Turkey seems to be trying to fabricate the history of an ancient religious site called Nebi Huri, about 35 miles (45 kilometers) outside of Afrin, Syria, in the region of Syria occupied by the Turkish military and their proxies. They are replacing current Kurdish features with structures in the Ottoman style and destroying ancient Roman features of the site. 

A step beyond just re-writing history, Turkey seems to be trying to re-design the Nebi Huri ancient site to fabricate a predominantly Ottoman history.

The historical Nebi Huri mosque prior to the Turkish occupation, which began in 2018, shows Kurdish features, such as a colorful pulpit and tapestries. Outside the mosque stands an ancient Roman graveyard dating to 300 AD, that has been damaged. The graveyard had great spiritual significance to the local Kurdish population and has been used for prayer rituals by present day Kurds. The historical record in the earth’s layers was destroyed by bulldozers, erasing the site’s non-Ottoman history. (Photo published by North Press Agency)
The mosque after its “renovation” done in 2020 under the Turkish occupation. The historical Kurdish-style pulpit has been destroyed and replaced by a new one with Ottoman features. The walls have been torn apart, down to just the stone, and other features fabricated. (Photo published in Turkish propaganda and re-published by North Press Agency)

The Nebi Huri archaeological site, containing a Roman-era graveyard, dates back to 300 AD. The site carried the markers of influence from the Roman era, the Byzantine period, the age of the Ottoman Empire, and most recently Kurdish cultural influence. After the Turkish government began occupying the predominantly-Kurdish region in early 2018, the site was hastily dug through by the occupiers, and scoured for artifacts that could be sold on the black market.

In mid-2020, following other renovations to parts of the Nebi Huri archeological site, the Directorate of Endowments of the Turkish state of Hatay announced “renovation work” to the site.

The site includes a Roman-era pyramidal graveyard dating back to the middle of the third century AD. On the other hand, the khan (traveler’s inn) and mosque at the site date back only to the year 1859, according to an inscription on the gate of the mosque. The khan and mosque were built during the Ottoman period. The site is also surrounded by a wall and includes a well.

The local Kurdish community had placed deep spiritual significance to the temple at Nebi Huri. According to their traditions, local residents would either affix a stone to a wall at the site or tie a colorful strip of cloth to a tree in order to make an offering. This practice bore spiritual significance in that it was a form of prayer.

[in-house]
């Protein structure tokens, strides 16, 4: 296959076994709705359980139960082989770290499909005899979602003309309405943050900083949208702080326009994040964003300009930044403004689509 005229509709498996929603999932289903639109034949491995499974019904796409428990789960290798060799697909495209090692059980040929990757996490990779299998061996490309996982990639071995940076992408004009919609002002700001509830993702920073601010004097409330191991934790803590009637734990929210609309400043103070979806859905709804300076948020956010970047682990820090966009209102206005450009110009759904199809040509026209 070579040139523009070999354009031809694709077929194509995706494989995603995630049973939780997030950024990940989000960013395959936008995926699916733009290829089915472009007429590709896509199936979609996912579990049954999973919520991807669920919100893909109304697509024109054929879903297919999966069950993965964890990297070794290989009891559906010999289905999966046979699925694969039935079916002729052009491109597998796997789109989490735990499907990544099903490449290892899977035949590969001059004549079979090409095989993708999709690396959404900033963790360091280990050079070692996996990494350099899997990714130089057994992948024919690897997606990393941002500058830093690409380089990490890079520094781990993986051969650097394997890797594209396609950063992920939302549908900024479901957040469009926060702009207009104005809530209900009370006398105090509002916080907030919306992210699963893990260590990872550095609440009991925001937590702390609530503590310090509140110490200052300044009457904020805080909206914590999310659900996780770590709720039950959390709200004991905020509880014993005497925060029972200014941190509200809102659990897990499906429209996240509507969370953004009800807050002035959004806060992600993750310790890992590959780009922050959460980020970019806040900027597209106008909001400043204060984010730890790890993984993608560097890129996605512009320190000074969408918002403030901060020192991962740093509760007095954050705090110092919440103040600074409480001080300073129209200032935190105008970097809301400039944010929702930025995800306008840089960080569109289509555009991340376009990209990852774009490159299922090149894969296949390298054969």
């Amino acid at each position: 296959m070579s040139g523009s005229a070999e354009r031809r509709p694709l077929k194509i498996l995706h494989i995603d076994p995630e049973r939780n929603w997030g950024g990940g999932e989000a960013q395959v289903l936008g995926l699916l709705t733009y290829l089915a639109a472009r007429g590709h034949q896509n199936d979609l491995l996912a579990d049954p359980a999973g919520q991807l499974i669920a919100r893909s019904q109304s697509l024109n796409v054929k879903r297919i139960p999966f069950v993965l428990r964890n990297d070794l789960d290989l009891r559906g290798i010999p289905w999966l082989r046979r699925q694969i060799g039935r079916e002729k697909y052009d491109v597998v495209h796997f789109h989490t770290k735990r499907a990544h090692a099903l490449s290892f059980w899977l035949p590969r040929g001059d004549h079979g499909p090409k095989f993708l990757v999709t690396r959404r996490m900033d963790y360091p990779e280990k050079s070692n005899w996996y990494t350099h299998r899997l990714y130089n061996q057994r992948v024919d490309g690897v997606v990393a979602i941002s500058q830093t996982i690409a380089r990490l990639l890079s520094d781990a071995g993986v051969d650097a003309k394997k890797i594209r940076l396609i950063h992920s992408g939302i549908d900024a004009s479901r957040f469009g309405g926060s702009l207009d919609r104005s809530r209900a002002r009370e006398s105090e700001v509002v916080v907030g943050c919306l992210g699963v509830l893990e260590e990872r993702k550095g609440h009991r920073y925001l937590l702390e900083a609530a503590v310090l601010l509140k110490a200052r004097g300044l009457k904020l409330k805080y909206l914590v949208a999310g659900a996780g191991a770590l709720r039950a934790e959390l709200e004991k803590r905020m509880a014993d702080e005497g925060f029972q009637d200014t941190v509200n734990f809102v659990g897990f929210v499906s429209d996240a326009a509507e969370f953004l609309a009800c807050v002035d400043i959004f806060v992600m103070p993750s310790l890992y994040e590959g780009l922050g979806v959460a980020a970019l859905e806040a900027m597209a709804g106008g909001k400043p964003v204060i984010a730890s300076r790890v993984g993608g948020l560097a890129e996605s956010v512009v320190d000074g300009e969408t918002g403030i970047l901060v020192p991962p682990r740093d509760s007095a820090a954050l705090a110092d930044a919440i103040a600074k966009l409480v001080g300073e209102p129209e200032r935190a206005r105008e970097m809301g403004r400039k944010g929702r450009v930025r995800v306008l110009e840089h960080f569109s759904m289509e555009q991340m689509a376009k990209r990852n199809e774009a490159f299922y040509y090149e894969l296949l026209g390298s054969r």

Now these prayer trees have been cut down and the site has been destroyed for future excavation work.

The Ottomans had sought to change the nature of this historical site, transforming it from a Roman graveyard into an Islamic center, and now the contemporary Turkish government is doing the same.

New images published to social media show that the site has had an Ottoman facelift. The smooth white walls of the site have been stripped down and now show grey stone. The colorful Kurdish pulpit has been torn away and replaced with a plain wooden pulpit bearing Ottoman design markers.

The Turkish “renovation work” has not only changed the face of the site, but it has senselessly destroyed layers of the earth surrounding the site, shoveling the priceless archaeological record into heaps with bulldozers.

A report made by the Directorate of Antiquities of Afrin in December 2020 concluded the following: “The Directorate made a comparison between the visual documents that it received dated from (10/8/2018, 6/10/2018, 3/11/2018, 11/15/2019 and 6/23/2020) that prove the Turkish authorities and their affiliated militias (Suqur al-Shamal faction in particular) ) carrying destructive and random excavations with heavy machinery (bulldozers) that led to the destruction of the archaeological layers without documenting them, in addition to the destruction of fragile archaeological materials such as glass, ceramics, pottery, mosaic paintings … etc. ”

This Turkish fabrication of history is an attempt to alter the historical record of the land they occupy. It is not enough for Turkey to seek to control the present, they are attempting to control the past as well.